Grade: B+ Kinsey Scale: 2 (It’s a contemporary war movie, so naturally there are negative references to homosexuality, but also one strangely surprising and funny scene in which the soldiers, just to cause trouble for a visiting camera crew, simulate a gay orgy under the desert sun. Meanwhile, the very worked-out Gyllenhaal is undressed quite a bit. Sarsgaard has played gay in “Kinsey” and in the current film “The Dying Gaul,” and was one of the killers in “Boys Don’t Cry.” Gyllenhaal appears as a gay cowboy in “Brokeback Mountain.”)
Writer Truman Capote (Philip Seymour Hoffman) travels to Kansas – accompanied by childhood friend Harper Lee (Catherine Keener) – to pen a magazine article about a family’s murder. Instead, after befriending killers Perry Smith (Clifton Collins Jr.) and Dick Hickock (Mark Pellegrino), he changes the face of literature when he writes “In Cold Blood,” his groundbreaking nonfiction novel about the case. Hoffman is brilliant in this biopic, capturing not only the author’s familiar voice and mannerisms, but also his ever-shifting character. Capote was a complicated man, generous enough to help Smith and Hickock with their appeals, yet so ruthlessly ambitious that he began to anticipate their executions as a way to end his book. The actor’s performance is so persuasive that it is almost possible to ignore the movie’s doddering pace and lack of dramatic tension.
Grade: B+ Kinsey Scale: 4 (Capote was openly gay and the movie touches on both his relationship with partner Jack Dunphy – played by Bruce Greenwood – and the homoerotic nature of his friendship with Smith. Screenwriter Dan Futterman is also an actor with numerous queer credits, including “The Birdcage,” “Urbania,” and a recurring role on “Will & Grace.” Hoffman, Keener, Pellegrino, Greenwood, and co-star Chris Cooper have all appeared in other gay-themed projects.)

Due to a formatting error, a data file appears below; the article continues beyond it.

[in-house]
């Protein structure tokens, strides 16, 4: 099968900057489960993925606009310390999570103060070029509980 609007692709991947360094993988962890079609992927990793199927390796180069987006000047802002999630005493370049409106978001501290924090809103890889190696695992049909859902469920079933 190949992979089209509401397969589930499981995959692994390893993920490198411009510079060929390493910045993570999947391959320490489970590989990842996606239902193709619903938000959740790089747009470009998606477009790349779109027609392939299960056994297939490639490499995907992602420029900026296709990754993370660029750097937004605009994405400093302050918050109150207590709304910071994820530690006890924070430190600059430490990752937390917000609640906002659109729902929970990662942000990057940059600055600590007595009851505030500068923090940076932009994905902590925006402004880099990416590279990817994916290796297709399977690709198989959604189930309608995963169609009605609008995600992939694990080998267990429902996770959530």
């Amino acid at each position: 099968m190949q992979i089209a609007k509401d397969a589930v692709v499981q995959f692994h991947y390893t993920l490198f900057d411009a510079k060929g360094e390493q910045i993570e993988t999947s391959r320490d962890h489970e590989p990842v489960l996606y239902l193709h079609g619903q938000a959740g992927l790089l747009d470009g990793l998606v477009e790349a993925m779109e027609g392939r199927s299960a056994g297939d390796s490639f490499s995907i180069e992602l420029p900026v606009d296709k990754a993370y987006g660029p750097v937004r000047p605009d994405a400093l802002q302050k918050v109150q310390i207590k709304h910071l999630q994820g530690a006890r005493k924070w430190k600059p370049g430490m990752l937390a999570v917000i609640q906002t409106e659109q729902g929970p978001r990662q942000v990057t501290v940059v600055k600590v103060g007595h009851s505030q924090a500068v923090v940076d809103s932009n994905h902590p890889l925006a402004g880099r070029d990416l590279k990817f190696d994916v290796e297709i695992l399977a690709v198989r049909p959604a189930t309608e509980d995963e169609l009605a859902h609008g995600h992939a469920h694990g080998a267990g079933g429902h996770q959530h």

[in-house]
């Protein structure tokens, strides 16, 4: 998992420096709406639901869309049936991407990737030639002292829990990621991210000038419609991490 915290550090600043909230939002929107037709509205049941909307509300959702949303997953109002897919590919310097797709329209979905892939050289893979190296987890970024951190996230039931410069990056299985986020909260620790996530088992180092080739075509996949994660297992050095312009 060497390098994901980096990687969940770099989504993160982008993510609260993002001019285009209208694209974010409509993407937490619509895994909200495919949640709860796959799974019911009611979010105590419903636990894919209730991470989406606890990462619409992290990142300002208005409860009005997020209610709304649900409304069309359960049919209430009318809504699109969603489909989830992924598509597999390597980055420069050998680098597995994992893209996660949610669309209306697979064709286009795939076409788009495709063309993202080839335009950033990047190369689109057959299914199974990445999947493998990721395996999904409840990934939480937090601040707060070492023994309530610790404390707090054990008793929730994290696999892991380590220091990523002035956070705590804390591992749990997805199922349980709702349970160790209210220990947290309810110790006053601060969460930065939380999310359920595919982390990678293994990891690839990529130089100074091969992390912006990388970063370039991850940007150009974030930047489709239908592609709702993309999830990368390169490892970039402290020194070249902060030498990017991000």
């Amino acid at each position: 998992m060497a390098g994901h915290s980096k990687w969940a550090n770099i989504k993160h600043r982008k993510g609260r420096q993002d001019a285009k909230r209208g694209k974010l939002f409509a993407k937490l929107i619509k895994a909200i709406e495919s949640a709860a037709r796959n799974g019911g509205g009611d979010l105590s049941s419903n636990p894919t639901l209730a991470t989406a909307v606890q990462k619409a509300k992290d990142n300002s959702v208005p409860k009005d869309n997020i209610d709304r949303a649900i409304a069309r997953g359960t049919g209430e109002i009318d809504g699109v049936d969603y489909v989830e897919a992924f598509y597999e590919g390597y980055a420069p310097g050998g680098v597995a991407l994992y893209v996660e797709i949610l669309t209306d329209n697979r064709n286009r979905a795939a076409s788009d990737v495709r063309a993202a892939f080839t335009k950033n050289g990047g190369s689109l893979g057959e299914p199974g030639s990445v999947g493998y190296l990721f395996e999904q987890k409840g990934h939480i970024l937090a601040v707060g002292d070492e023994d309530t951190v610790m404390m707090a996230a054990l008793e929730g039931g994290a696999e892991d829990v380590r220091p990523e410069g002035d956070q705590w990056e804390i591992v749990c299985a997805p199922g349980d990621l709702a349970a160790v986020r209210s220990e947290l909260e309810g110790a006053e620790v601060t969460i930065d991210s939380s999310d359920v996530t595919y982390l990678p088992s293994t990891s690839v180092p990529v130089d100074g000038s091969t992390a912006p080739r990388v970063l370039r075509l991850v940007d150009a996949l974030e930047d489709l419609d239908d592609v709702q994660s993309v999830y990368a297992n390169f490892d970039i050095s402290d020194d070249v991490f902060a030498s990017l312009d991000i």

Cale Crane (Dakota Fanning) is a little girl whose distant father (Kurt Russell) owns a Kentucky horse farm that is slowly going bankrupt from lack of horses. When they find themselves nursing a wounded female racehorse back to health, Cale dreams of seeing it race again someday. As the horse heals, so does the relationship between father and daughter. In fact, the final climactic Breeder’s Cup race is played for less impact than the scenes of bonding between parent and child – so much so that the predictable outcome of the movie is made almost irrelevant. It’s a serious, stealth film about human relationships couched in the language of a kids’ movie about an adorable girl and her horse, and for that it should be recognized for the sweetly gentle accomplishment it is.
Grade: A Kinsey Scale: 1 (Co-star Freddy Rodriguez was a regular on the series “Six Feet Under.”)
Faltering shoe designer Drew Baylor (Orlando Bloom) receives a double shock when he loses his job and his father on the same day. He travels to Elizabethtown, Ky., to arrange his father’s funeral, discovering family he barely knew he had and romance when he meets perky stewardess Claire (Kirsten Dunst). Writer-director Cameron Crowe aims to make a profound statement on life, loss, and love with this woeful comedy-drama, but only succeeds in creating an epic snore. Not a single scene or character rings true, and his attempt to impose a mood with an endless array of bad rock songs is a dismal failure. While Bloom and Dunst are both quite fetching, there is little heat and zero chemistry between bland Drew and ditzy Claire.